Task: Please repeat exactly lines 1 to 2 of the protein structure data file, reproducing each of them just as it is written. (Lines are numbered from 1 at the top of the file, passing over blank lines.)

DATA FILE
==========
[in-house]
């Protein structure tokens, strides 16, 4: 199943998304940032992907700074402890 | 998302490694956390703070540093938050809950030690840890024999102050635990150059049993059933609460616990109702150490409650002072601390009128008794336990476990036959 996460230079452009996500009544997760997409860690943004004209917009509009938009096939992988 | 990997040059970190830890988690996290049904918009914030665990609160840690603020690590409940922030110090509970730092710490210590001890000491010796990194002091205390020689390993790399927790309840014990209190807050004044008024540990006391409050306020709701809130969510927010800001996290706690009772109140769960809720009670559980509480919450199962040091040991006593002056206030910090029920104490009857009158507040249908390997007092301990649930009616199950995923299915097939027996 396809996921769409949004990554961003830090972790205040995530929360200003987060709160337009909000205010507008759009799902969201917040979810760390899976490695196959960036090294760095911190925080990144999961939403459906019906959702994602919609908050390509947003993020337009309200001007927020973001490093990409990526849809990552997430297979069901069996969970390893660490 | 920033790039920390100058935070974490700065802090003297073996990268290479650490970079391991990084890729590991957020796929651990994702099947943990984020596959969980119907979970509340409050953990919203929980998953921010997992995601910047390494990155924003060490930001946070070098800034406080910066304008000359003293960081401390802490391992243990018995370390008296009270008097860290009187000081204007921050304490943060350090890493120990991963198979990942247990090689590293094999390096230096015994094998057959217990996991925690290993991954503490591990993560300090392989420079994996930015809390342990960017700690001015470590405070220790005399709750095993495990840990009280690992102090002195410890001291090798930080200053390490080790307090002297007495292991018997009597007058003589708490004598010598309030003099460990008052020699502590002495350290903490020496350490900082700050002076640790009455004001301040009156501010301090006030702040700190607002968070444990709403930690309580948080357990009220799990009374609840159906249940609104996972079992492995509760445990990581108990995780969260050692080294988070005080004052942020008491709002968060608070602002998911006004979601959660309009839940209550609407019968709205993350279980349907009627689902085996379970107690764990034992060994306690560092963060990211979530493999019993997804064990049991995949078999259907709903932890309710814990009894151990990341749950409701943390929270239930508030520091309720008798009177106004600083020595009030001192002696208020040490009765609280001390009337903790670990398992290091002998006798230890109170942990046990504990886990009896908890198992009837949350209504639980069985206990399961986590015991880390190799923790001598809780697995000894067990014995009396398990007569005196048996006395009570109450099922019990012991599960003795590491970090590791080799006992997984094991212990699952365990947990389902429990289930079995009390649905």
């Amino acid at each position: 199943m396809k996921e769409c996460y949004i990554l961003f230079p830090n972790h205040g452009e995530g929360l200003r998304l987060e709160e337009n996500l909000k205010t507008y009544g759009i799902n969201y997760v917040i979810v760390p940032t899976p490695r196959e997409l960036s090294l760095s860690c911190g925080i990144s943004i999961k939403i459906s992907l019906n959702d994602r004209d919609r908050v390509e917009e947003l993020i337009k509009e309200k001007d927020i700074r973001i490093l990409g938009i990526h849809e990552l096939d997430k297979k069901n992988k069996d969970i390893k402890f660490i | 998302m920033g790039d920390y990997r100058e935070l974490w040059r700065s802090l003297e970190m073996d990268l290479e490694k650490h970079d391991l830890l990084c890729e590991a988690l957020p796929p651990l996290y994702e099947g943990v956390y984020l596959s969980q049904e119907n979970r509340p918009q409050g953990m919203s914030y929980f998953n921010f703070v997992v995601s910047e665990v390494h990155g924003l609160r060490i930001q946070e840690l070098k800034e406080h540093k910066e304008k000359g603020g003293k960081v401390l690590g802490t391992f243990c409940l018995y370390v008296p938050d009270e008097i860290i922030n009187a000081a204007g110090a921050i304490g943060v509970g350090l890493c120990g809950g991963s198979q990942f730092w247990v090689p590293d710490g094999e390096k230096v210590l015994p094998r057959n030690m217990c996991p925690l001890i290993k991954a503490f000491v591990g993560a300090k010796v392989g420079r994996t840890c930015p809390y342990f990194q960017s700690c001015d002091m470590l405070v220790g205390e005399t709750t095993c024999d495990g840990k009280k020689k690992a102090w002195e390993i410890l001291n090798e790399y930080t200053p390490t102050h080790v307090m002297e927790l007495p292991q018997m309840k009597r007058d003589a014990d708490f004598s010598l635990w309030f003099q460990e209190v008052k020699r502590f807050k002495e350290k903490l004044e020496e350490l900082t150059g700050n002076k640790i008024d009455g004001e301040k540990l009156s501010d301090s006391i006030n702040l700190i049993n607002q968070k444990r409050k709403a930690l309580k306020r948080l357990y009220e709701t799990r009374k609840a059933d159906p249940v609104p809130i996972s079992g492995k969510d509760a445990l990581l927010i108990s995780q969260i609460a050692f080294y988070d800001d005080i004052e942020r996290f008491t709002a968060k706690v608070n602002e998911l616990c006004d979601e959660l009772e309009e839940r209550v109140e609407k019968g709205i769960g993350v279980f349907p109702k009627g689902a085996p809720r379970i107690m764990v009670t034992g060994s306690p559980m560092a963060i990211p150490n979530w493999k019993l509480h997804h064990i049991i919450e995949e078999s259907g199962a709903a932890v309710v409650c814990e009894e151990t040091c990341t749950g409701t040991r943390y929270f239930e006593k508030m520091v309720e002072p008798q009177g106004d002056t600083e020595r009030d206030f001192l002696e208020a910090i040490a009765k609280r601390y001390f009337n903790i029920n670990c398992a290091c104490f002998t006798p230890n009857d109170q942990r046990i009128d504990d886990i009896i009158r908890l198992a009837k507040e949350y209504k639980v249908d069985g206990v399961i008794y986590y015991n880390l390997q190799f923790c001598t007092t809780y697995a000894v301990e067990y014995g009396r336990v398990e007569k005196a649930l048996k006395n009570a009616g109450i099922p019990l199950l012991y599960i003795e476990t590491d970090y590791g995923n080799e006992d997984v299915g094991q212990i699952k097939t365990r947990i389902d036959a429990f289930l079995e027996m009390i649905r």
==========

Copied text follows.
[in-house]
């Protein structure tokens, strides 16, 4: 199943998304940032992907700074402890 | 998302490694956390703070540093938050809950030690840890024999102050635990150059049993059933609460616990109702150490409650002072601390009128008794336990476990036959 996460230079452009996500009544997760997409860690943004004209917009509009938009096939992988 | 990997040059970190830890988690996290049904918009914030665990609160840690603020690590409940922030110090509970730092710490210590001890000491010796990194002091205390020689390993790399927790309840014990209190807050004044008024540990006391409050306020709701809130969510927010800001996290706690009772109140769960809720009670559980509480919450199962040091040991006593002056206030910090029920104490009857009158507040249908390997007092301990649930009616199950995923299915097939027996 396809996921769409949004990554961003830090972790205040995530929360200003987060709160337009909000205010507008759009799902969201917040979810760390899976490695196959960036090294760095911190925080990144999961939403459906019906959702994602919609908050390509947003993020337009309200001007927020973001490093990409990526849809990552997430297979069901069996969970390893660490 | 920033790039920390100058935070974490700065802090003297073996990268290479650490970079391991990084890729590991957020796929651990994702099947943990984020596959969980119907979970509340409050953990919203929980998953921010997992995601910047390494990155924003060490930001946070070098800034406080910066304008000359003293960081401390802490391992243990018995370390008296009270008097860290009187000081204007921050304490943060350090890493120990991963198979990942247990090689590293094999390096230096015994094998057959217990996991925690290993991954503490591990993560300090392989420079994996930015809390342990960017700690001015470590405070220790005399709750095993495990840990009280690992102090002195410890001291090798930080200053390490080790307090002297007495292991018997009597007058003589708490004598010598309030003099460990008052020699502590002495350290903490020496350490900082700050002076640790009455004001301040009156501010301090006030702040700190607002968070444990709403930690309580948080357990009220799990009374609840159906249940609104996972079992492995509760445990990581108990995780969260050692080294988070005080004052942020008491709002968060608070602002998911006004979601959660309009839940209550609407019968709205993350279980349907009627689902085996379970107690764990034992060994306690560092963060990211979530493999019993997804064990049991995949078999259907709903932890309710814990009894151990990341749950409701943390929270239930508030520091309720008798009177106004600083020595009030001192002696208020040490009765609280001390009337903790670990398992290091002998006798230890109170942990046990504990886990009896908890198992009837949350209504639980069985206990399961986590015991880390190799923790001598809780697995000894067990014995009396398990007569005196048996006395009570109450099922019990012991599960003795590491970090590791080799006992997984094991212990699952365990947990389902429990289930079995009390649905």